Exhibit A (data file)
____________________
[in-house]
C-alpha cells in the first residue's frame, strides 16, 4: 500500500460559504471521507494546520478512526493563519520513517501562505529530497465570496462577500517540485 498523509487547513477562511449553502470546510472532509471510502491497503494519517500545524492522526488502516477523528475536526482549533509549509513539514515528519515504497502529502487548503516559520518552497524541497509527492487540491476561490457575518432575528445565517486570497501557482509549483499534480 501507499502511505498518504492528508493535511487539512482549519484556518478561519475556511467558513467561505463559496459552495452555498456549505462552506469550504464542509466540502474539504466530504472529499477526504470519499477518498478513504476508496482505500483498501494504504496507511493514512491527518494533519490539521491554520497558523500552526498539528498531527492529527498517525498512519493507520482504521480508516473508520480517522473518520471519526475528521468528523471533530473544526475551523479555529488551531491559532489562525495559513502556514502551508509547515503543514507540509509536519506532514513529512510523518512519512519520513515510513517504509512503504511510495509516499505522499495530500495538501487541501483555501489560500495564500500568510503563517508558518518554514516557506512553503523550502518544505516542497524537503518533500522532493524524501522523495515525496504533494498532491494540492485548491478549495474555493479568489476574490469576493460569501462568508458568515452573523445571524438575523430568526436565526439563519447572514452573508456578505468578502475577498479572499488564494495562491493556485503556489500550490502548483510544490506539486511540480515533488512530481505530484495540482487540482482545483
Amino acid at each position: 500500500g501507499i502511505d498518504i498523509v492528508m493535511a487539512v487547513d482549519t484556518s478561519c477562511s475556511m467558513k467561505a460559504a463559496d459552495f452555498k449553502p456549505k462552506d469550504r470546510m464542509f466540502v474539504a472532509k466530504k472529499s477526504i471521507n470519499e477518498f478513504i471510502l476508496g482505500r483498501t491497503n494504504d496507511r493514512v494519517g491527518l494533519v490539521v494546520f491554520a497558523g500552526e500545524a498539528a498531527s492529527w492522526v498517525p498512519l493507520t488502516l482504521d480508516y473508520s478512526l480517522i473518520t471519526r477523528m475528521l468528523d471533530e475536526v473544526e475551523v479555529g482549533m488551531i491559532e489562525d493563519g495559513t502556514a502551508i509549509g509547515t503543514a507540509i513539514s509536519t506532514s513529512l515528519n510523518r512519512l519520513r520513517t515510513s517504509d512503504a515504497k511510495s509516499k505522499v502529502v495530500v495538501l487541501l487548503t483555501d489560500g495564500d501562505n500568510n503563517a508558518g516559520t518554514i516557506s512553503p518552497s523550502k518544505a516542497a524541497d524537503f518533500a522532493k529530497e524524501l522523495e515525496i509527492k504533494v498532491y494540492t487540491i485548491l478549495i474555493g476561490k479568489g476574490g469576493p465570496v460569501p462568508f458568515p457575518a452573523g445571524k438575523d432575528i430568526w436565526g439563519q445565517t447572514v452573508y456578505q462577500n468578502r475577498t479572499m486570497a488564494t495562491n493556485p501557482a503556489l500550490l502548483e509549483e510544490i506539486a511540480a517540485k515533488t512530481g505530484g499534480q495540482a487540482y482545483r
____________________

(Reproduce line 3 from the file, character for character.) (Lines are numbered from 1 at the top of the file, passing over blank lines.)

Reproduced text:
Amino acid at each position: 500500500g501507499i502511505d498518504i498523509v492528508m493535511a487539512v487547513d482549519t484556518s478561519c477562511s475556511m467558513k467561505a460559504a463559496d459552495f452555498k449553502p456549505k462552506d469550504r470546510m464542509f466540502v474539504a472532509k466530504k472529499s477526504i471521507n470519499e477518498f478513504i471510502l476508496g482505500r483498501t491497503n494504504d496507511r493514512v494519517g491527518l494533519v490539521v494546520f491554520a497558523g500552526e500545524a498539528a498531527s492529527w492522526v498517525p498512519l493507520t488502516l482504521d480508516y473508520s478512526l480517522i473518520t471519526r477523528m475528521l468528523d471533530e475536526v473544526e475551523v479555529g482549533m488551531i491559532e489562525d493563519g495559513t502556514a502551508i509549509g509547515t503543514a507540509i513539514s509536519t506532514s513529512l515528519n510523518r512519512l519520513r520513517t515510513s517504509d512503504a515504497k511510495s509516499k505522499v502529502v495530500v495538501l487541501l487548503t483555501d489560500g495564500d501562505n500568510n503563517a508558518g516559520t518554514i516557506s512553503p518552497s523550502k518544505a516542497a524541497d524537503f518533500a522532493k529530497e524524501l522523495e515525496i509527492k504533494v498532491y494540492t487540491i485548491l478549495i474555493g476561490k479568489g476574490g469576493p465570496v460569501p462568508f458568515p457575518a452573523g445571524k438575523d432575528i430568526w436565526g439563519q445565517t447572514v452573508y456578505q462577500n468578502r475577498t479572499m486570497a488564494t495562491n493556485p501557482a503556489l500550490l502548483e509549483e510544490i506539486a511540480a517540485k515533488t512530481g505530484g499534480q495540482a487540482y482545483r